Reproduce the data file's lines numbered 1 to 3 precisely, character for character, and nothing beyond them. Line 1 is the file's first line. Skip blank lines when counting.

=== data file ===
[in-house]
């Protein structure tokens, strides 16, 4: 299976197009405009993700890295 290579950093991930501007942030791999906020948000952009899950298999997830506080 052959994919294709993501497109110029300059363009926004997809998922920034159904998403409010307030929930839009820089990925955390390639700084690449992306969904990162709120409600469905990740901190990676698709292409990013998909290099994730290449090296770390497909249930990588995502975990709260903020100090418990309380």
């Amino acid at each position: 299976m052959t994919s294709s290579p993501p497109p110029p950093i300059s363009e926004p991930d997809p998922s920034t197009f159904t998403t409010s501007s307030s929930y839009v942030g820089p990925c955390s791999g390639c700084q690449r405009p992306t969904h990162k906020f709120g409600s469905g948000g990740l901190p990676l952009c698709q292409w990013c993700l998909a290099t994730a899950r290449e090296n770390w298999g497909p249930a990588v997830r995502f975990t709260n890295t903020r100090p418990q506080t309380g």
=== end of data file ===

[in-house]
């Protein structure tokens, strides 16, 4: 299976197009405009993700890295 290579950093991930501007942030791999906020948000952009899950298999997830506080 052959994919294709993501497109110029300059363009926004997809998922920034159904998403409010307030929930839009820089990925955390390639700084690449992306969904990162709120409600469905990740901190990676698709292409990013998909290099994730290449090296770390497909249930990588995502975990709260903020100090418990309380």
């Amino acid at each position: 299976m052959t994919s294709s290579p993501p497109p110029p950093i300059s363009e926004p991930d997809p998922s920034t197009f159904t998403t409010s501007s307030s929930y839009v942030g820089p990925c955390s791999g390639c700084q690449r405009p992306t969904h990162k906020f709120g409600s469905g948000g990740l901190p990676l952009c698709q292409w990013c993700l998909a290099t994730a899950r290449e090296n770390w298999g497909p249930a990588v997830r995502f975990t709260n890295t903020r100090p418990q506080t309380g």